Sometimes everything just falls into place.
Like the other day i was coming home on the Lynch Creek Trail and about to cross the bridge over the creek at its mouth when for some reason i took another look at this little narrow trail that heads off to the northwest toward the river.
The fields have dried out now, so even though the trail is not fully Segway friendly, i thought, why not? Turned out it was rather interesting to roll along paralleling the east bank of the river past hideouts where folks have nested.
And down inside.
And various trails doubtless leading to other hideouts.
Rather scenic and all that.
And then, wow! What’s that ahead? I’ve snuck up from the east on that NWP railroad bridge that i’d been whining about being the only bridge over the Petaluma that i’d not photographed. Got closer and a SMART train whizzed past. In all its glory. Well, part of its glory. If the damn thing had just whistled to herald its approach, i could have had the camera ready and got the rest of it.
Moving closer to the bridge.
And now, beneath the bridge. There’s water here but it doesn’t really seem to be flowing, so i’ve either hit absolute high tide or i’m looking at a pool. In any case, this does seem to be the point at which the estuary portion of the river ends.
The bridge from the north side.
What a wonderful excursion it was, to finally have bagged the last remaining bridge so that i could call The Bridges of the Petaluma complete.
Well, until i got home and downloaded the pics i’d taken and realized i needed better ones.
So i went back a couple of days later in the afternoon to get more pics, and the plot thickened. Just as i got about twenty yards from the bridge, i spotted a couple of young women sitting in a glade and stopped to talk with them. Sure am glad i did because you sure do meet interesting people off the beaten path. After they learned i was a bridge fan, one mentioned that a bit farther on there was another bridge, much smaller and harder to spot.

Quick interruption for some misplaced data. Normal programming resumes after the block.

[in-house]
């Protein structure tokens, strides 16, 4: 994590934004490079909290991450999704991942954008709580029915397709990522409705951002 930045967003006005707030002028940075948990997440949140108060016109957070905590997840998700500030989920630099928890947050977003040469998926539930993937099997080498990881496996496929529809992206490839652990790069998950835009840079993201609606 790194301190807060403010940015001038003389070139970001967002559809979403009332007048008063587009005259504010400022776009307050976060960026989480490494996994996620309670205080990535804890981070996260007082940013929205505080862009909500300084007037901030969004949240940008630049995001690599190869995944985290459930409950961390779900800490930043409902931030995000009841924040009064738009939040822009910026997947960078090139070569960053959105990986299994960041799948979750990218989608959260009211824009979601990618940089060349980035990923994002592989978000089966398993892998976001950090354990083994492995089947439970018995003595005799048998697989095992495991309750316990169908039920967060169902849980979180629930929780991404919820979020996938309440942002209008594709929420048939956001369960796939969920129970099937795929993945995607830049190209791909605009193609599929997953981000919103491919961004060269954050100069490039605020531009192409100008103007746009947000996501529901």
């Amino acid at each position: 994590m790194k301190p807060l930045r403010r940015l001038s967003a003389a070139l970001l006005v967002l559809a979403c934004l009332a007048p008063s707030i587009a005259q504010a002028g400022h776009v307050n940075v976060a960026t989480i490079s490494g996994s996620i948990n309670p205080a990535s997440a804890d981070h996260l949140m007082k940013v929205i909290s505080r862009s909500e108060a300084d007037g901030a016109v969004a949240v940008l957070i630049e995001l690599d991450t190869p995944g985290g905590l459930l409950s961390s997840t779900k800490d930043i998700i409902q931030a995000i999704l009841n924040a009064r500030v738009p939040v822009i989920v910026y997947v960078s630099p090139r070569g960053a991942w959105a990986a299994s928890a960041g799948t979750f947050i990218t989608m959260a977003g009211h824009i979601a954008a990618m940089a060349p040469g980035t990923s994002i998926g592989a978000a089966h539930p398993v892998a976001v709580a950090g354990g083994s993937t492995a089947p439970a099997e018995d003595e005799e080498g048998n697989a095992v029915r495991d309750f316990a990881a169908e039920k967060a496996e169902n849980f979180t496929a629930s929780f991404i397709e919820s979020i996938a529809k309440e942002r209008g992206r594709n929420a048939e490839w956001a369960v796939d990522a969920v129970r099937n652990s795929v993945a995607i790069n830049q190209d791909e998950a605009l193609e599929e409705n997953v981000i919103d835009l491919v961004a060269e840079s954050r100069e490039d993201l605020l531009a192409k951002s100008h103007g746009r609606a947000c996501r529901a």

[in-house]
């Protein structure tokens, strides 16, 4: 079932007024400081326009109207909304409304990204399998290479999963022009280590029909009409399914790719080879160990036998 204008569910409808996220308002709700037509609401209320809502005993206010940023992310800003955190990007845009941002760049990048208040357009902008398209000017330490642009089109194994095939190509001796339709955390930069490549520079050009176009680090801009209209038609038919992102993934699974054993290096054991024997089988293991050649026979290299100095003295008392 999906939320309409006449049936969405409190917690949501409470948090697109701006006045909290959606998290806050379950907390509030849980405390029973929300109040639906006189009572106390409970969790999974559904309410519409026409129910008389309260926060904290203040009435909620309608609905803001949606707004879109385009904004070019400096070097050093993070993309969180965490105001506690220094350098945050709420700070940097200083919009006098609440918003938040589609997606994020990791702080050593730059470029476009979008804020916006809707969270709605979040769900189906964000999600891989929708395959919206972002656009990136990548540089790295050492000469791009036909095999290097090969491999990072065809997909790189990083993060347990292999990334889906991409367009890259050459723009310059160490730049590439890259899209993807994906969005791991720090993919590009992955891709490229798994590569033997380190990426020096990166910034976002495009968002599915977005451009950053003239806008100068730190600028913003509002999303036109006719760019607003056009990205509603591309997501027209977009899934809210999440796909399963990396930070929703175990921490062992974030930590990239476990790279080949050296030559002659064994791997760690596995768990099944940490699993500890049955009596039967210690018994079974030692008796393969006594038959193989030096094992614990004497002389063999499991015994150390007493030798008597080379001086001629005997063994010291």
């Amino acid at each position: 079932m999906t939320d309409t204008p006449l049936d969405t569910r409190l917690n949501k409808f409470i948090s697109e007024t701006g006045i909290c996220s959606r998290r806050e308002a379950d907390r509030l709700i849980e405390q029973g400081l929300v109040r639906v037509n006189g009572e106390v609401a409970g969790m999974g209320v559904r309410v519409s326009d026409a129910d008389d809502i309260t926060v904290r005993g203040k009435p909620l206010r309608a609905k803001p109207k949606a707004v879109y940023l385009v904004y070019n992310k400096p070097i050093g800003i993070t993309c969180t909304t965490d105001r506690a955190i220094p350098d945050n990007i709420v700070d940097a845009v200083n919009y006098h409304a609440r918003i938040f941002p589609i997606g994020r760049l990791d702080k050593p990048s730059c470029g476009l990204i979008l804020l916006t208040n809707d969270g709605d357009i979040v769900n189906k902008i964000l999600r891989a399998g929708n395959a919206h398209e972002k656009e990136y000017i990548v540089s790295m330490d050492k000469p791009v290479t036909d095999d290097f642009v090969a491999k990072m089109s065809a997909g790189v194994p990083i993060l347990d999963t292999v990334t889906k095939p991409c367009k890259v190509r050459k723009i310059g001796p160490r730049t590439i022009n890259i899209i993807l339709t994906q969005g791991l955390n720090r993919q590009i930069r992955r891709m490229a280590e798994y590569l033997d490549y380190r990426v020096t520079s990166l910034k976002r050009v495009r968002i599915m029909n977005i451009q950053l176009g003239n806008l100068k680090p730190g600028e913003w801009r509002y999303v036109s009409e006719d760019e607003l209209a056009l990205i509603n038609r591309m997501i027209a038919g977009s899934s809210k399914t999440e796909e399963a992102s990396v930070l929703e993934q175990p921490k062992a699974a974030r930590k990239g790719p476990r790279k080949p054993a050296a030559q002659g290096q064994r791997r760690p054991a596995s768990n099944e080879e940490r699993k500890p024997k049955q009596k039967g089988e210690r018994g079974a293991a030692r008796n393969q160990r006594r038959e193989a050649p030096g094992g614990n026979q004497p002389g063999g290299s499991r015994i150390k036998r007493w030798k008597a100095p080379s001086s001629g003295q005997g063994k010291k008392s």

So of course i pressed on eagerly, following the east bank of the river as it abruptly curved around to the right and then suddenly, there was the other bridge!
Oh fantastic, i’ve discovered and photographed a bridge over the Petaluma that i’d neither seen on any map nor read any indication anywhere of its existence, which makes my coverage of the Petaluma River bridges even better since mine will be the only documentation on the internet of this last bridge. C’est moi, c’est moi!
I was shocked when i rode out on it and saw that the river had dwindled to little more than a small creek and almost dry at that. Well, yes, our rains have stopped but i would have expected there’d still be some drainage. But i thought no more about that when i got to the end of the bridge and looked ahead across the field and saw that the trail continued, although much less traveled. Then i realized that that speck on the horizon was the back end of the Factory Outlet complex and that i could have an interesting circular excursion by just following the trail to the outlets and then cutting back home along Petaluma Boulevard North.
Alas, when i got up to the outlets i encountered a very substantial fence with a stout, securely locked gate. Bummer. So i returned home with the consolation prize of the day’s additional photos and the discovery of a new bridge over the river.
It was only when i was sitting here writing about the adventure that it dawned on me that the young woman had not, in fact, told me that the second bridge was also over the Petaluma River but that i’d just jumped to this conclusion. Nor had it occurred to me that if the bridge had been over the Petaluma, i’d have been on the west bank of the river after i crossed it even though i was fully aware that the Factory Outlet mall was on the east bank. Nor that since the river is down in a considerable ravine both at the railroad bridge south of this second bridge and at the bridge leading to the Factory Outlet mall north of here, the ravine at this point couldn’t possibly be so much shallower. Grrrrr.
See, when i thought the riverbank took a sharp bend to the east shortly north of the railroad bridge, it was not the river bending but rather a little creek emptying into the river with trees along its bank, too. The creek roughly parallels the railroad tracks and cuts under CA-101 alongside them. So the second bridge is over that creek rather than the river.
Also, the trail continues alongside the creek but ends abruptly at 101. Bicyclists and pedestrians, of course, can go along NWP’s roadbed under there, but not a Segway.
Nor can the Segway cross the Petaluma on the NWP bridge, so all this exploring, as much fun as it was, effectively led to nothing but a good laugh at myself and dead ends for a Segway. There is no Northwest Passage.